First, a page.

- Dreamer: I feel like this ties into being a girl/guy with a plan. It’s not necessarily bad to be a dreamer, but are our dreams exactly what God wants? Are you dreaming to make yourself happy or are you dreaming for others as well? God knows you better than you know yourself.
- Wealthy: I’m sure that you’ve all heard the saying that “you can be rich and a be poor, and you can be poor and be rich.” You can be rich and desert everyone around you if money is a priority. And you can be poor and be rich in love because there are so many things that are important to you than money. Our character shines a lot more when we don’t let meaningless things control our life.
- Loyal Friend: Part of being a loyal friend is being open and sharing concerns, as well as celebrating the wins and being there to support the losses. But, in being a loyal friend to others, don’t lose yourself. Learn that sometimes, every friendship doesn’t go smoothly. Sometimes, you have to force yourself to stop caring when the other person doesn’t anymore. You deserve more than giving your life up for someone who doesn’t care.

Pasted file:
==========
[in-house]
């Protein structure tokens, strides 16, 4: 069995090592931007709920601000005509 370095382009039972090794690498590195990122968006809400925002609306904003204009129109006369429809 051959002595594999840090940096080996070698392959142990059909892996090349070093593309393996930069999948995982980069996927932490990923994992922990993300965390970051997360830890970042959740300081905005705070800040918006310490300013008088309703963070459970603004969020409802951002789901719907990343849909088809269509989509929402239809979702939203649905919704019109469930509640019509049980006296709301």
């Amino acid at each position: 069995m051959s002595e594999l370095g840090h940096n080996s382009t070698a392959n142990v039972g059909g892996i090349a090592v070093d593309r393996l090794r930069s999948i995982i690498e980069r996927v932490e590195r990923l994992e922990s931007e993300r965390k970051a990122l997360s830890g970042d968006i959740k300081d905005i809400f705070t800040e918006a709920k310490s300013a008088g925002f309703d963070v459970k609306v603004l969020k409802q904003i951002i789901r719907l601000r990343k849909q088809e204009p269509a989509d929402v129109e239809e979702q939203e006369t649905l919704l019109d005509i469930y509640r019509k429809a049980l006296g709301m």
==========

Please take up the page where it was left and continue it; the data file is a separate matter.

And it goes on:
- Gifted: I feel like “gifted” is such a bad word. We’re all good at different things. Some of us are better at school and getting good grades, and others are good at playing sports or an instrument. We’re all “gifted” at different things, but you shouldn’t let it define you.
Jesus gives us the right questions. God decided you were so valuable to him. YOU ARE WORTH IT.
“Once when Jesus was praying in private and his disciples were with him, he asked them, ‘Who do the crowds say I am?’ They replied, ‘Some say, John the Baptist, others say Elijah; and still others, that one of the prophets of long ago has come back to life.’ ‘But what about you?’ he asked. ‘Who do you say I am?’ Peter answered, ‘God’s Messiah.’” ( Luke 9:18-20)